Category Archives: money management

Life without a credit card

In the distant past, I wrote a post about shopping online without a credit card. At the time, I recommended Vanilla Visa gift cards; these cards come in denominations of $25, $50, and $100, and can be purchased in many places, such as CVS Pharmacy.

I have come to decide that these cards are NOT the way to go. A big disadvantage of the Visa gift card variety is that they are only good for the face value, and cannot be reloaded. Add to that a steep initial purchase price, and the cost-effectiveness of using the card goes way down. The environmental impact of all those disposable plastic cards is also a concern.

Since then, I have been using– and highly recommend– the Wal-Mart Money Card. Say what you will about Wal-Mart (and I’ll probably agree with every criticism you might have), but the Money Card has changed my financial life.

The Wal-Mart Money Card has many advantages over the “single use” cards:

  • A debit card that can be used anywhere Visa is accepted
  • Card is printed with your name
  • Reloadable
  • Direct deposit for paychecks and income tax refunds
  • Convenient bill-payment service
  • Low fees

Using the Wal-Mart Money Card for direct deposit and bill-paying has made budgeting so much easier… and no more weekly trips to the bank to cash paychecks! Most important, I am only spending what I actually have– no credit card debt or hassles.

Do yourself a favor and check out the Wal-Mart Money Card. You may very well decide it is the right choice for you.

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Filed under budget, budgeting, cash basis, credit, credit cards, frugal, money, money management

Home Economics for the 21st Century

If my Google Reader inbox today is any indication, there seems to be a movement calling for schools to reinstate Home Economics classes.

This article appeared in the Journal of the American Medical Association:

Bring Back Home Economics Education (pdf file)

I absolutely agree that bringing back a revamped version of Home Ec is a great idea. Now, I suspect Home Ec went away as an understandable reaction to the gender role stereotypes of the 1950’s and ’60s.  There is often a fine line, however, between reaction and over-reaction. Reflexively swinging to the opposite extreme rarely solves a problem. If anything, it creates new problems.

Feminism, as I subscribe to it, is simply a state of independence– being able to take care of yourself, with or without a man. That may be oversimplifying (and probably to some, underestimating) the matter. Nevertheless, “taking care of yourself” without a doubt includes being able to feed and nourish yourself, as well as manage money responsibly. These were the two pillars of traditional home economics.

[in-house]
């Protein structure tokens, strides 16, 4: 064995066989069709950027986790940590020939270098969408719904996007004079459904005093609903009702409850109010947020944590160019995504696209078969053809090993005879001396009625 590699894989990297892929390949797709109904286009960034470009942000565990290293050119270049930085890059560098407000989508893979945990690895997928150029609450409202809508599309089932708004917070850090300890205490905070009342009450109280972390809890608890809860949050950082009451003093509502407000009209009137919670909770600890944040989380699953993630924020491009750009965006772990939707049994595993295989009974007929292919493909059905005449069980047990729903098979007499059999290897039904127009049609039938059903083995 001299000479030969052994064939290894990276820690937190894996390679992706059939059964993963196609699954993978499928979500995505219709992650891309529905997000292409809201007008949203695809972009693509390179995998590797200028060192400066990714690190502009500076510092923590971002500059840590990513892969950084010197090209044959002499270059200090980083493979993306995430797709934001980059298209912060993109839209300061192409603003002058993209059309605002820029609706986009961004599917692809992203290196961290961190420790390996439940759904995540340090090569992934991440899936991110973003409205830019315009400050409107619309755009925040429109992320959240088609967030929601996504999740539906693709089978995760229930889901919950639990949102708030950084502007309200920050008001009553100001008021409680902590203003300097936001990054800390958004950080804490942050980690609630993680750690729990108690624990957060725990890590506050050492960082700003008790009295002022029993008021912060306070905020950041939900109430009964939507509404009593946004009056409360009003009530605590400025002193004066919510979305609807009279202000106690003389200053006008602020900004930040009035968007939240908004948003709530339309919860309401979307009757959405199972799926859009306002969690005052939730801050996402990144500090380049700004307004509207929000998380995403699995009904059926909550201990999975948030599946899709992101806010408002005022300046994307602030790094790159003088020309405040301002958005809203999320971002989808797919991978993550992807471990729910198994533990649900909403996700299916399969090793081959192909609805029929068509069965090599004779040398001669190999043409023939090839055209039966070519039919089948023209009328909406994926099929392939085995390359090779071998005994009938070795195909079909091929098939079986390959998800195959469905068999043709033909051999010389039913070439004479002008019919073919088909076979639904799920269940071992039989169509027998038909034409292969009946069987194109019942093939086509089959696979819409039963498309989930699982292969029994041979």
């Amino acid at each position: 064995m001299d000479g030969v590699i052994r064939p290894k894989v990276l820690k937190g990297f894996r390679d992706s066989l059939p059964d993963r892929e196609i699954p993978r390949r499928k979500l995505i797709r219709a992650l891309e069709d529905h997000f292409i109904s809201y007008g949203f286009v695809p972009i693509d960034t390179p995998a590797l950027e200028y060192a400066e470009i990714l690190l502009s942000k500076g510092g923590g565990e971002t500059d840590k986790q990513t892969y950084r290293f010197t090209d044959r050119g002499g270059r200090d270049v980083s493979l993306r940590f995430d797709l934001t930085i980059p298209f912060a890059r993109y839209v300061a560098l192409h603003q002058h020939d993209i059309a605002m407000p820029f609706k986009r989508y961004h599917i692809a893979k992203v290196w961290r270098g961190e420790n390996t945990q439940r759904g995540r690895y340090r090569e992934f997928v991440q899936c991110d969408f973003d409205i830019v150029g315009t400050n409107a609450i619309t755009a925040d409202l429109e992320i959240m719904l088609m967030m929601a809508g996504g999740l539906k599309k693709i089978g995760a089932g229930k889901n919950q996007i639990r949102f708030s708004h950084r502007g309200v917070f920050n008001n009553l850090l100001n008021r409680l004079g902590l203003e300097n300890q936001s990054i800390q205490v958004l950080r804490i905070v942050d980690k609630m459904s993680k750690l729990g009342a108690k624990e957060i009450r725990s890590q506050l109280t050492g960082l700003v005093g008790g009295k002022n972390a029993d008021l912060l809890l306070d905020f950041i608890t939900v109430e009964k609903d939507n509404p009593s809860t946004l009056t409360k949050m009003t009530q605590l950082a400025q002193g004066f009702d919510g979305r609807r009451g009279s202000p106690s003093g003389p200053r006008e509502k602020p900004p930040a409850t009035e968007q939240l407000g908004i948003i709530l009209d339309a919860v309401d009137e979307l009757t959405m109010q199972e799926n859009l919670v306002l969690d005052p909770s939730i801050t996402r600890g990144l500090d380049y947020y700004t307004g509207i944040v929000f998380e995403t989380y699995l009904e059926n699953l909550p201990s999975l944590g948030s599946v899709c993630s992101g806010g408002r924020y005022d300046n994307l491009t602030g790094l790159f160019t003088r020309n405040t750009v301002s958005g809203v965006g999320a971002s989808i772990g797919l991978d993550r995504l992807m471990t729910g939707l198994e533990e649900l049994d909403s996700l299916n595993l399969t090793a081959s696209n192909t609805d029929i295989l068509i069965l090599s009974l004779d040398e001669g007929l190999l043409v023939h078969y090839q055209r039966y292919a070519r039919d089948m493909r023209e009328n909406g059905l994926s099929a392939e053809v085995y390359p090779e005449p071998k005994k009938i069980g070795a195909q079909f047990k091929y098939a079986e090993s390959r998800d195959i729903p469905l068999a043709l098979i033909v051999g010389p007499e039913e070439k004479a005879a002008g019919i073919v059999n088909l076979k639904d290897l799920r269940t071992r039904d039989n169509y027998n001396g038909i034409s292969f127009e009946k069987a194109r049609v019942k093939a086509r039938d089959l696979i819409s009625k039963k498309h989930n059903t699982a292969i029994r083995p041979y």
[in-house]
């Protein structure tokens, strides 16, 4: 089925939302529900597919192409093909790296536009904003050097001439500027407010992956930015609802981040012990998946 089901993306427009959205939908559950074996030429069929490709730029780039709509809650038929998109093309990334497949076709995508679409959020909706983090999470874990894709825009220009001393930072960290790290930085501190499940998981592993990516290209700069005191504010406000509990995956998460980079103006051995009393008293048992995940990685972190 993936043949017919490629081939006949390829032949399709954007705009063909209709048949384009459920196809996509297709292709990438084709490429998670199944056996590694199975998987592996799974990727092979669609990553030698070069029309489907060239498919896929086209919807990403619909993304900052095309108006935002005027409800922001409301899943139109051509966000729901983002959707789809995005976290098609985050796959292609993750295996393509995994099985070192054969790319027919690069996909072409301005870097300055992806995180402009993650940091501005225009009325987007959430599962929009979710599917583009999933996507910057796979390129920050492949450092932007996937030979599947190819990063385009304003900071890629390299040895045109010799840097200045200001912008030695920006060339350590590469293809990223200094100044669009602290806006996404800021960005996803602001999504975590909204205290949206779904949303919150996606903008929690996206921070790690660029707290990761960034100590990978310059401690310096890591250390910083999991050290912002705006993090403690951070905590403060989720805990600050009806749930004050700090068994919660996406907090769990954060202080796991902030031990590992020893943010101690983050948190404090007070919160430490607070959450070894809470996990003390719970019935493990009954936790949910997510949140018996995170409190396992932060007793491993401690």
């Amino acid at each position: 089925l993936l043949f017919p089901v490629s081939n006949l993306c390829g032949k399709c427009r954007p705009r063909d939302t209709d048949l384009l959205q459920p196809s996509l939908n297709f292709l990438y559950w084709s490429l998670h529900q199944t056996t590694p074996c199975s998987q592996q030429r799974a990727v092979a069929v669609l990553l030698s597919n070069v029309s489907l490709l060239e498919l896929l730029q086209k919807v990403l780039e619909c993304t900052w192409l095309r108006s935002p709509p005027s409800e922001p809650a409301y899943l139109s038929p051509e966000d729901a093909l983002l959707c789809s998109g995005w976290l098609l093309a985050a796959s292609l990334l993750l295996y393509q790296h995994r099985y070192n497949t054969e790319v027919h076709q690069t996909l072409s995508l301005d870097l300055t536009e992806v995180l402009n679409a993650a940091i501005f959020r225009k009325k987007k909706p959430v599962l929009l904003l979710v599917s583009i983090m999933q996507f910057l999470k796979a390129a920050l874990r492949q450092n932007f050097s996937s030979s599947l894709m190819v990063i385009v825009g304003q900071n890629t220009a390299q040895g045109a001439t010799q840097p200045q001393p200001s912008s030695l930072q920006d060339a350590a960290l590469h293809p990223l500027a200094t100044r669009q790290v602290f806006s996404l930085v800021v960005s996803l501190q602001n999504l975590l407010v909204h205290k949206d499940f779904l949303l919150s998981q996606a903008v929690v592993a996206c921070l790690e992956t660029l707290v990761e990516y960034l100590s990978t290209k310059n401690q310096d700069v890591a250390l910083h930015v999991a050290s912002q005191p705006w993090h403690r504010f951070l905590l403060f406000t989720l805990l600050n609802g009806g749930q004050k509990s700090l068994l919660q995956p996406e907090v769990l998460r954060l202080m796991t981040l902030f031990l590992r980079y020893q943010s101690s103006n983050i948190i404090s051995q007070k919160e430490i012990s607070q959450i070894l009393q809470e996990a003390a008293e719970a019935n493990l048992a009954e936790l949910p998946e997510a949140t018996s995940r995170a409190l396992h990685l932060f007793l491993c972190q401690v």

Even more than before, parents and caregivers today cannot be expected or relied on to teach children how to prepare healthy meals. Many parents never learned to cook and instead rely on restaurants, take-out food, frozen meals, and packaged food as basic fare. Many children seldom experience what a true home-cooked meal tastes like, much less see what goes into preparing it. (Alice H. Lichtenstein and David S. Ludwig)

Am I saying that feminism necessarily means malnourishing yourself and your children? Not at all.  But boasting the inability to cook as some sort of feminist merit badge strikes me as foolish, that’s all.  It is something women should think about, at the very least.

There may be other factors contributing to the widespread inability to cook healthy meals at home. In the absence of home cooking, for example, heavily processed convenience foods have stepped in to fill the void… and to fill stomachs. Far be it for me to suggest some nefarious food industry conspiracy behind this. I’ll just say that for consumerism to work as a way of life (as it has in America for some 60 years), it has been necessary to discourage responsible money management and to encourage poor eating choices.

Just think about the long-term benefits of teaching young people how to live healthy and sustainable lives:

An informed generation of children may also influence the eating habits of US families, just as tobacco education causes some students to discourage their parents from smoking. Ultimately, as this generation of school-aged children and adolescents reaches adulthood, they may serve as positive role models for their children and, through their longterm purchasing habits, ensure healthful food choices are readily available in homes, supermarkets, and restaurants
throughout the country. (Alice H. Lichtenstein and David S. Ludwig)

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If time is money, then I’m less frugal than I thought!

Looking at my schedule for the coming semester, I suddenly came to a harsh realization:

I’ll really need to manage my time very carefully if I’m going to make it to graduation!

Yes, I’ll be graduating in December with my Associate’s degree in Liberal Studies. After that, I’m transferring to the university for my Bachelor’s in Media Writing.

The next few months will be a crucial time for me… and time itself will be crucial!